Google, Mozilla and Wikimedia have joined forces to organize a “translathon” towards Maya, CNNMexico reports. The event took place last Thursday in the Mexican city of Merida, Yucatan, where 537,000 speak the language.
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The purpose of this translation marathon was to make content available in Maya, which is still spoken in one of its variants by 6 million people across Latin America. As for the twenty-plus translators who volunteered for the project, they focused on creating useful content for local users.
One of the key tasks the translators worked on was the creation of 500 Wikipedia pages in Maya – you can click here for a content sample.
This isn’t the first time that these entities have supported minority languages; as a matter of fact, Google is one of the main promoters of the Endangered Languages Project. This isn’t an isolated case, and National Geographic also launched a related project called Enduring Voices.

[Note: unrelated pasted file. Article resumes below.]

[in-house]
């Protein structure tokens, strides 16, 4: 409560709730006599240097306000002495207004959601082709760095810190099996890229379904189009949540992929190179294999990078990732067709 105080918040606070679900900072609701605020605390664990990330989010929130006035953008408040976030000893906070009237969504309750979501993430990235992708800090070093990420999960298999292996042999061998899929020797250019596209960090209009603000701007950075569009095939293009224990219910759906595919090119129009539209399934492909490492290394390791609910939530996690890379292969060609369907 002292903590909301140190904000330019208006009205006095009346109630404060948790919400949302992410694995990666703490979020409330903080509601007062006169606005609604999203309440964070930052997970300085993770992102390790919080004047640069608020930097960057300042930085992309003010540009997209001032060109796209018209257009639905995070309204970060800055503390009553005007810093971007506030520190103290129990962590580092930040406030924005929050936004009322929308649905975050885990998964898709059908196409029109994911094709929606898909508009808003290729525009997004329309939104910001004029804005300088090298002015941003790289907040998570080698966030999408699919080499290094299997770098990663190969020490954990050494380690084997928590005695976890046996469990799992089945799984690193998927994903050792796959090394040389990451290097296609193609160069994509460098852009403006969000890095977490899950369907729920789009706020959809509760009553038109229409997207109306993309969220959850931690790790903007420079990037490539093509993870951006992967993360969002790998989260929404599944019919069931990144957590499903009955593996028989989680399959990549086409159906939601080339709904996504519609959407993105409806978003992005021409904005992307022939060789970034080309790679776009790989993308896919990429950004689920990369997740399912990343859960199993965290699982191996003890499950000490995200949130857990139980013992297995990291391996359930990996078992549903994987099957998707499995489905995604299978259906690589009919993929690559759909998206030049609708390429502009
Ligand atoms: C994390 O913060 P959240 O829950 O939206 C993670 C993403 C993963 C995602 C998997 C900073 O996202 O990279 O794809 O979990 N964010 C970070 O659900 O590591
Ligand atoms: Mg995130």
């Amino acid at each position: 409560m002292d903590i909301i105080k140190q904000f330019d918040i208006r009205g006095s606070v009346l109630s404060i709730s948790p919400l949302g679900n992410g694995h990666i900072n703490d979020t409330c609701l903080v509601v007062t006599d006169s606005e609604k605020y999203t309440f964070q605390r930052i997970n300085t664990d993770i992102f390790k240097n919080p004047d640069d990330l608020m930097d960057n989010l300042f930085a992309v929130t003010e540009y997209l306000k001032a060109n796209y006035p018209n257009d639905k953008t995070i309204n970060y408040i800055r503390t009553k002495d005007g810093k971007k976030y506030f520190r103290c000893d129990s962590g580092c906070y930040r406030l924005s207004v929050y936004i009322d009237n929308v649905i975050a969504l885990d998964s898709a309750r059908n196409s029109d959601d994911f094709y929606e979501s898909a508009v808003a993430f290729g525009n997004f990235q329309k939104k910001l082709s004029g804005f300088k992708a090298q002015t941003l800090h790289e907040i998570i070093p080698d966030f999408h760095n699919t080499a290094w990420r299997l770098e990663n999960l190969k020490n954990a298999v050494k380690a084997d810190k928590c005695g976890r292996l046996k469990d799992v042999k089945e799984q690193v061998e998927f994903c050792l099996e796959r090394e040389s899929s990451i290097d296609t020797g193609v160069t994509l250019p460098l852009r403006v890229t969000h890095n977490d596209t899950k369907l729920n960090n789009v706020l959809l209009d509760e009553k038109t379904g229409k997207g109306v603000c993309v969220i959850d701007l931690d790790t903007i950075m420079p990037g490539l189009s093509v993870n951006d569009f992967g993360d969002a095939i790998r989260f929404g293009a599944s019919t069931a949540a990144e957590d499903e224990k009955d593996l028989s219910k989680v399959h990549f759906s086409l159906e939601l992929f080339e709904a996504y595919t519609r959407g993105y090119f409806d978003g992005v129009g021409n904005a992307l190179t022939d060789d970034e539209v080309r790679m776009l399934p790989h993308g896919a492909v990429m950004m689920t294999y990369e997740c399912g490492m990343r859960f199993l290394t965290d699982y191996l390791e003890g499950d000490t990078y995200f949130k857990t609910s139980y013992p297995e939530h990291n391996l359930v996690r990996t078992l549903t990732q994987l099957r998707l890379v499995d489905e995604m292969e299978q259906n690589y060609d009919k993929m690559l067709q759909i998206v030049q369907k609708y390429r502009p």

As for Mozilla, we previously mentioned its support for a project aimed at making Firefox available in Quechua. In Mexico itself, it is promoting a series of initiatives to develop content in local indigenous languages. It is worth noting that the date of the translathon wasn’t random, as August 9th is the International Day of the World’s Indigenous People.
As you may have guessed, this initiative serves multiple purposes. While it helps preserve the mayan culture and transmit knowledge, it also contributes to the digital inclusion of populations that may otherwise be marginalized by the lack of localized content.
Image credit: Mozilla Wiki